SKF NOTE: Happy Fathers Day to my dad, Chet Fish, Jr. Dad was a magazine and book editor. Among his five children I’m the only one who followed somewhat his career path.
Last year my dad died. My brothers and sisters asked me to give the eulogy at dad’s funeral Mass. A tough assignment I wasn’t convinced I could handle, but I did. Here’s what I said:
Chet Fish Eulogy
by Scott K Fish
April 2, 2019
I am Scott Fish, Chet’s second son. My mom and dad have four other children: Craig, Maribeth, Andrea, and Brian.
Those of you who read dad’s obituary know my parents also considered Marco Toninelli a son, and Mary Stouffer a daughter.
Marco lived one year in NY with Claire and Chet as an AFS student. He arrived unable to speak English. No one in our family spoke Italian.
In the end, Marco was fluent in English, and my parents were fluent in Italian.
Maribeth has the eternal gratitude and love of her brothers and sisters as primary caregiver for both our parents.
Mary Stouffer earns the “You Got a Friend in Me” award for having Maribeth’s back during those care giving years.
Thank you, Mary and Marco.
Chet’s family — his children and his grandchildren — Tess, Katie, and Patrick — are his greatest legacy.
My brothers and sisters and I each have unique Chet stories, and Chet stories we share in common. As Craig said recently, Chet was almost 94 years old.
That’s a lot of stories.
The times I heard Chet speak in public, he began by starting out promising his audience to abide by the Three B’s of public speaking: Be Brief, Be Brilliant, Be Gone.
I will do the same.
If Chet had a parenting philosophy — I think he did — it was this: to raise us kids to be self sufficient.
More than once, Chet told me he raised us to leave home, self-sufficient, at age 18. We were always welcome in his home, he said, but he hoped, after age 18 we wouldn’t be living there.
In junior high school, if memory serves, dad decreed the school night hours from 7:00 to 9:00 as “homework time.” No tv. We were to be in our rooms doing homework. If we weren’t doing homework, we at least needed to be quiet.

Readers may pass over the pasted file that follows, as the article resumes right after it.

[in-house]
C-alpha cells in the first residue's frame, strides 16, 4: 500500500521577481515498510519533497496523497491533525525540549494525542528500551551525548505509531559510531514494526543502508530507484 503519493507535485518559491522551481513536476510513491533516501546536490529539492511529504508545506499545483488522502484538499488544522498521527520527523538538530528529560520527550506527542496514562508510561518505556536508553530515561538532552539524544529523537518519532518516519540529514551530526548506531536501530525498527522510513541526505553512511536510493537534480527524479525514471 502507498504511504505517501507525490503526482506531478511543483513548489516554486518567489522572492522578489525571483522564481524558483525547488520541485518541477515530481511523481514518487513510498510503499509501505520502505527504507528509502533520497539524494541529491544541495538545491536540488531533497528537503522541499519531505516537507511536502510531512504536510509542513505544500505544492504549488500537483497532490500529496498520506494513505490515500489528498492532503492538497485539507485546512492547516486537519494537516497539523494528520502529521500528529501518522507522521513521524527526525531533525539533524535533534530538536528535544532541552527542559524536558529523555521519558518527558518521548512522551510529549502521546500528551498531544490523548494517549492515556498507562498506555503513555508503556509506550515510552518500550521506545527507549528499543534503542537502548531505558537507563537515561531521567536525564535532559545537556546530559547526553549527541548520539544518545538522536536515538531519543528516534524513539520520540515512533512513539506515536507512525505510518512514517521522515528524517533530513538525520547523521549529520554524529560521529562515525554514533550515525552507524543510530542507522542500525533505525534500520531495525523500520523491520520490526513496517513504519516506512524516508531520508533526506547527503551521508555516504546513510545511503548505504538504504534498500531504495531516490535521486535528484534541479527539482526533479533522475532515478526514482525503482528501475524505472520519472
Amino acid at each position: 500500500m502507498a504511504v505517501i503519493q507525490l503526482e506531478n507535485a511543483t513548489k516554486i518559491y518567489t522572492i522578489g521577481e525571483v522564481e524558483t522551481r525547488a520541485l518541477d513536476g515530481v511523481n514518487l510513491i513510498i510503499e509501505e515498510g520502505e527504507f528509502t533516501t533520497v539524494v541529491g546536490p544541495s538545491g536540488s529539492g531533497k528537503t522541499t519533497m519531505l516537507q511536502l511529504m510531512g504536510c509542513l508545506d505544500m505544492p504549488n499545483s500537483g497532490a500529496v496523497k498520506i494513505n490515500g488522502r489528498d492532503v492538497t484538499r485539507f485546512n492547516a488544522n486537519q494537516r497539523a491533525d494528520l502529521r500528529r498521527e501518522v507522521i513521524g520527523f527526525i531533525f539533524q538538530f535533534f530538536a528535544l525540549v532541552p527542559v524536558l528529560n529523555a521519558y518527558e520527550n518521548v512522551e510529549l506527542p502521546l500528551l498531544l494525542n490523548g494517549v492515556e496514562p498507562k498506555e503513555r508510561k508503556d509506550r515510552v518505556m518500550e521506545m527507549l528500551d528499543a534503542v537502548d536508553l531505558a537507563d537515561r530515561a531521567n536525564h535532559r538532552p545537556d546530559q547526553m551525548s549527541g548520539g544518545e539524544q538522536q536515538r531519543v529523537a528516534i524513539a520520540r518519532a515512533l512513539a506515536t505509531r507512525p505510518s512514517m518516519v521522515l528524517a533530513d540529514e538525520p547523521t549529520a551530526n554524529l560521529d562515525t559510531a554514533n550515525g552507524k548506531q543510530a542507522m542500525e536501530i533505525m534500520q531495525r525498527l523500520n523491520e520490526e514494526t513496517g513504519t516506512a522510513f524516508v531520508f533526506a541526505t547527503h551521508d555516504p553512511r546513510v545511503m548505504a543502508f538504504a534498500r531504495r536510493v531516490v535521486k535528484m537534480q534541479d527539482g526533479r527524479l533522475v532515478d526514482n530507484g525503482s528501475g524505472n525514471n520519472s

I thought homework time was cruel and unusual punishment. Kids on the school bus the next day were talking about 77 Sunset Strip, Hawaii Five-0 — all the cool shows I missed.
But as an adult, I believe homework time was one of dad’s best decisions. Truth be told, I rarely used the time to do homework. But, I did use the time to read books, to learn to write, to do research, and to study. And, with my radio playing very, very softly, I also began learning about popular music.
These are the skills I used — and still use — in my professional life.
Chet taught us survival skills: how to build a campfire — even with flint and steel; how to tie rope knots, how to police a campsite; how to catch a fish and prepare it for eating, how to cook over a campfire; how to shoot a rifle, gun safety; how to use axes, knives, hatchets; how to plant and care for trees and plants. How to train dogs.
My sister Andrea reminded me of our religious upbringing — a tremendous foundation of schooling and church participation, of spiritual curiosity that has remained — and grown — with all Chet’s children.
And sister Maribeth pointed out Dad’s devout Catholicism which grew from his adult conversion. What started out as Dad’s studying Roman Catholicism to poke holes in his wife’s faith, became Dad’s conversion, which meant a great deal to him.
Andrea said of Chet, “When I think of the arc of his life I see him as an example of faith and constancy. Greatest generation and all that…enlisting in the US Navy right out of high school, married to his high school sweetheart for his whole life, ambitious but not materialistic, scrupulously honest, highly sensitive BS meter, not outwardly sentimental but easily brought near tears by sentimental moments. He had his eye on the “God” ball pretty much all the time and lived his life accordingly.”
That, too, is self-sufficiency. For this world — and the next.
I wish my dad had more interest, especially in the latter part of his life, to initiate communications with his adult kids living out-of-state.
Especially when he and mom stopped traveling and became homebodies.
Chet was not “a phone person,” and never warmed to computers or internet technology.
He acted as if he was afraid if he pushed a wrong button the family computer would self-destruct in a shower of sparks and smoke.
It wasn’t that Chet couldn’t use modern communications tools.
For example, Maribeth bought dad an iPhone. One day, out of the blue, I received a self-initiated FaceTime call from dad. He also Face-Timed Craig at a restaurant, and his son-in-law, Buzz Hofmann, out on the golf course.
That surprised the heck out of us all.
One of my last calls to dad was perhaps our best phone conversation. Nearing the call’s end, dad said, “Well, Scott. This has been a good phone call. But we probably shouldn’t count on doing this on a regular basis.”
My brother, Brian, wrote yesterday of Chet’s death, “I have come to understand the word ‘departed” more. As my friends and folks pass on, I do feel they have left for a different place. It is not a sad feeling entirely, but one of “See you again” and mystery.
I feel the same.
Thank you, dad. Well done.
We’ll catch up some other time.